Grey’s the hair color you can’t buy.
I tried. I urged my hairdresser to
change my entire head.
“Not possible”, he said
“although new grandmothers
often ask.”
It’s good perhaps
some things remain
beyond our grasp
Time’s provenance
to bestow
If we’re so
My grey hair
like my mom’s
lifts from my brow
on just one side.
I’ve left it pale since
the February day
she died.


My mother's scent was hers alone
familiar from the start just like my own.
Shalimar and lipstick
salt air and steam irons
biege powder dusting her dressing table,
scattered sweaters, a turquoise negligee.

Once, invited to the Waldorf
for a DuPont dinner,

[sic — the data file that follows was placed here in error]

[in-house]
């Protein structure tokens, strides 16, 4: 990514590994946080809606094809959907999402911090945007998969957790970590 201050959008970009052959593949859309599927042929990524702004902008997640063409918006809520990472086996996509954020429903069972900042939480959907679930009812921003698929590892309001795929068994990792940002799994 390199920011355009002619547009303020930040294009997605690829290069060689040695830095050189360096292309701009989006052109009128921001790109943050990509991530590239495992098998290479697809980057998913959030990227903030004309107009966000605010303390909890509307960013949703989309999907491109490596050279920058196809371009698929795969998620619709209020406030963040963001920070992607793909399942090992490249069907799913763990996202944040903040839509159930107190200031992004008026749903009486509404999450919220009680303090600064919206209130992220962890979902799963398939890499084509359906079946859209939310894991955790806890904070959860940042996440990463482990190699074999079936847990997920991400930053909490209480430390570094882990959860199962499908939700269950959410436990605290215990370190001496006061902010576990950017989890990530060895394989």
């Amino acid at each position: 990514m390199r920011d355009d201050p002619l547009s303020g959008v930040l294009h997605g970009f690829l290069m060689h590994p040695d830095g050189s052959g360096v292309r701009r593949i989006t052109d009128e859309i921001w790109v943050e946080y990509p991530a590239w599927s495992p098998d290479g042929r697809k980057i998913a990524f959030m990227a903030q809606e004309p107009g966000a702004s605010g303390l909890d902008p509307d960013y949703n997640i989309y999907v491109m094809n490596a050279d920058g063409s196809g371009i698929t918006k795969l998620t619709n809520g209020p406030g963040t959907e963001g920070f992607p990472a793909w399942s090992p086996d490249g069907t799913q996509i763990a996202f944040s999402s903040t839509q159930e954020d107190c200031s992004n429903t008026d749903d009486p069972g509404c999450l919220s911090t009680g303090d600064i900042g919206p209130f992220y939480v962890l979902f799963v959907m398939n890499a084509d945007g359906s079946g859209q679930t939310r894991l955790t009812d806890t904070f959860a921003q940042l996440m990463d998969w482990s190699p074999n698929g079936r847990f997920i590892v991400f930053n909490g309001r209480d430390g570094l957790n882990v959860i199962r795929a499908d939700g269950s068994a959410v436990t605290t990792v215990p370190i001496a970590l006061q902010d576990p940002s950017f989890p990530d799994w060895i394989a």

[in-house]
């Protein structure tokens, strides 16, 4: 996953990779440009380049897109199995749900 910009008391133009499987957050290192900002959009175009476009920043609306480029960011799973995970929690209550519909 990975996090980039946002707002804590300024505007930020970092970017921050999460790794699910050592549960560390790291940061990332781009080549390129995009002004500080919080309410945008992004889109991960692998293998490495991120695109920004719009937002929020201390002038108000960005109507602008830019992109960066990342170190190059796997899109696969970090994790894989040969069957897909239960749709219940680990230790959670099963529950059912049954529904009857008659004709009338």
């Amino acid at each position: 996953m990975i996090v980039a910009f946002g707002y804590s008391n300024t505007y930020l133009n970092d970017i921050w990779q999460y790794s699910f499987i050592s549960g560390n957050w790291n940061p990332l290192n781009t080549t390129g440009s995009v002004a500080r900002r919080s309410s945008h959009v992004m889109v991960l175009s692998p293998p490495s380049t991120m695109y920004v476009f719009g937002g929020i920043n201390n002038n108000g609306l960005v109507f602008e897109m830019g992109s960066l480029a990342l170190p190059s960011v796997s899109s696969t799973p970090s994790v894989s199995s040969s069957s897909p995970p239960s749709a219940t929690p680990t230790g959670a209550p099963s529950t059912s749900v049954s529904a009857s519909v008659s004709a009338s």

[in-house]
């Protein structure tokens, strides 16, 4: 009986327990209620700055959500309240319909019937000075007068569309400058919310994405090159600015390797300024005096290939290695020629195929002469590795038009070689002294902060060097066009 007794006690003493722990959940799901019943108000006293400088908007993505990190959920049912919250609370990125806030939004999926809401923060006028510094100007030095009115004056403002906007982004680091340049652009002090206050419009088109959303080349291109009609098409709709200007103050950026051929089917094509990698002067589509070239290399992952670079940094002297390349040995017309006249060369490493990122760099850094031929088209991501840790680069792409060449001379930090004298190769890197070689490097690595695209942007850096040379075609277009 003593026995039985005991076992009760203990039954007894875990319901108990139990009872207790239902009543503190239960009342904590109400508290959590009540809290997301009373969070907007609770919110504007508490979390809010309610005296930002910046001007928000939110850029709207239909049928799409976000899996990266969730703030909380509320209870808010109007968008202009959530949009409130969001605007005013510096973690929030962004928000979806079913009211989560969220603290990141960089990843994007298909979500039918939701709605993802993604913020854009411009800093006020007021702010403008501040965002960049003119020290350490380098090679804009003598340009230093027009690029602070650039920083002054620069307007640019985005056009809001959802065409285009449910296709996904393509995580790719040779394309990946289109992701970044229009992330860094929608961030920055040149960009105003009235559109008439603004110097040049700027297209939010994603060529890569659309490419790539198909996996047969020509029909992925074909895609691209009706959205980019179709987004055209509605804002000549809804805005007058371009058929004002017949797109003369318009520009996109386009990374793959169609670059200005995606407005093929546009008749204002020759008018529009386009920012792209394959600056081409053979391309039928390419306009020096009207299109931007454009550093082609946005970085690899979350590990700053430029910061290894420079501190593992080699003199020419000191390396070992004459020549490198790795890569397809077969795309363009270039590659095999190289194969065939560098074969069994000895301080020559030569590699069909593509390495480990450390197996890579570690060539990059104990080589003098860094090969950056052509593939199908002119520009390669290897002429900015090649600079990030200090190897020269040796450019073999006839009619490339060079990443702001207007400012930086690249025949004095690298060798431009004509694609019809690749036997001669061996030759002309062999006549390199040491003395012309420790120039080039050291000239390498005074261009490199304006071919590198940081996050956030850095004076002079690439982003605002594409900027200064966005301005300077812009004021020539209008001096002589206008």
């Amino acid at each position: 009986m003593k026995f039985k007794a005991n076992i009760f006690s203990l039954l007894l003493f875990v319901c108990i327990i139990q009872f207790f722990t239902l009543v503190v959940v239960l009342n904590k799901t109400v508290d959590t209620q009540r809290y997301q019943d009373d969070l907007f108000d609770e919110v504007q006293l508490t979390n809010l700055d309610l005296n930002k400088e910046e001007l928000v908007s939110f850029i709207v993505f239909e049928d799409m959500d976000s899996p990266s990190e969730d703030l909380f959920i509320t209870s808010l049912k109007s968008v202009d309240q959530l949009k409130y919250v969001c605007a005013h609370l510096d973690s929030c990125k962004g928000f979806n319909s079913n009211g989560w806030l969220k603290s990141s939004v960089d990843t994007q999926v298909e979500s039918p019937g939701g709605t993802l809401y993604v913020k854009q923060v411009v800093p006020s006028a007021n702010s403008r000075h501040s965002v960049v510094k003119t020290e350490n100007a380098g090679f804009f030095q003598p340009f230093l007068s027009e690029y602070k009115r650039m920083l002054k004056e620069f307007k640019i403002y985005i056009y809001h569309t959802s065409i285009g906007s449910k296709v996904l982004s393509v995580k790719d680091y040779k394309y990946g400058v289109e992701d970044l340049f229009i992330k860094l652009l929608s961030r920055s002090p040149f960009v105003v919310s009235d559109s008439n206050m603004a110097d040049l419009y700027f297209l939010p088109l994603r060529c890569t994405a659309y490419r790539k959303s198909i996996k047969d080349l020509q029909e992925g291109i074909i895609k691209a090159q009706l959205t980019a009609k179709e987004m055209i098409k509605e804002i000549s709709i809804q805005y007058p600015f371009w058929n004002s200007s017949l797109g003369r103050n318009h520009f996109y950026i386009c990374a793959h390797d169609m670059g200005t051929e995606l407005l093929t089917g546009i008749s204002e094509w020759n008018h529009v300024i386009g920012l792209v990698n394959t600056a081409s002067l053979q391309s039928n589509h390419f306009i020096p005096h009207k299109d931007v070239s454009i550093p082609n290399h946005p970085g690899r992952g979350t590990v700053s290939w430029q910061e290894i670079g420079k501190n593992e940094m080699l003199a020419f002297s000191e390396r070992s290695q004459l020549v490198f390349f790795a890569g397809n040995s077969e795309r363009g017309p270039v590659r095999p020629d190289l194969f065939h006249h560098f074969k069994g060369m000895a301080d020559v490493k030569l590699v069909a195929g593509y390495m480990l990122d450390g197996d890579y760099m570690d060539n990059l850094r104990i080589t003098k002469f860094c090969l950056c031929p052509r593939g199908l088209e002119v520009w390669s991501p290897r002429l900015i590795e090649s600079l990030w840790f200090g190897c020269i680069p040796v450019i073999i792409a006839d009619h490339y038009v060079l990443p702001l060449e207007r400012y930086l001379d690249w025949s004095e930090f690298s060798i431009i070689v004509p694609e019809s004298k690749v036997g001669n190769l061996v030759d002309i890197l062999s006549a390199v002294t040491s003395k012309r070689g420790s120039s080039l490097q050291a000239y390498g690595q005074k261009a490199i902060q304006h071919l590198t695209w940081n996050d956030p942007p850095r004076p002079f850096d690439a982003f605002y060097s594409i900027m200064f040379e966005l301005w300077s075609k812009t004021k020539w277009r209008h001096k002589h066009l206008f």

she spent a fortune on a formal dress.
Arrived in lace and pick satin
to face women clad in cocktail clothes.
Edna, ever the Indiana girl.
How many Manhattans did it take to kill 
those feelings?

After her death,
I asked Sister Jose Hobday
“Will I ever smell that scent again -
touch her soft white hair?”
So much of me left with her
I am my mother’s child.

Peaceful in all worlds,
Sister Hobday laid
her hand on mine
and smiled.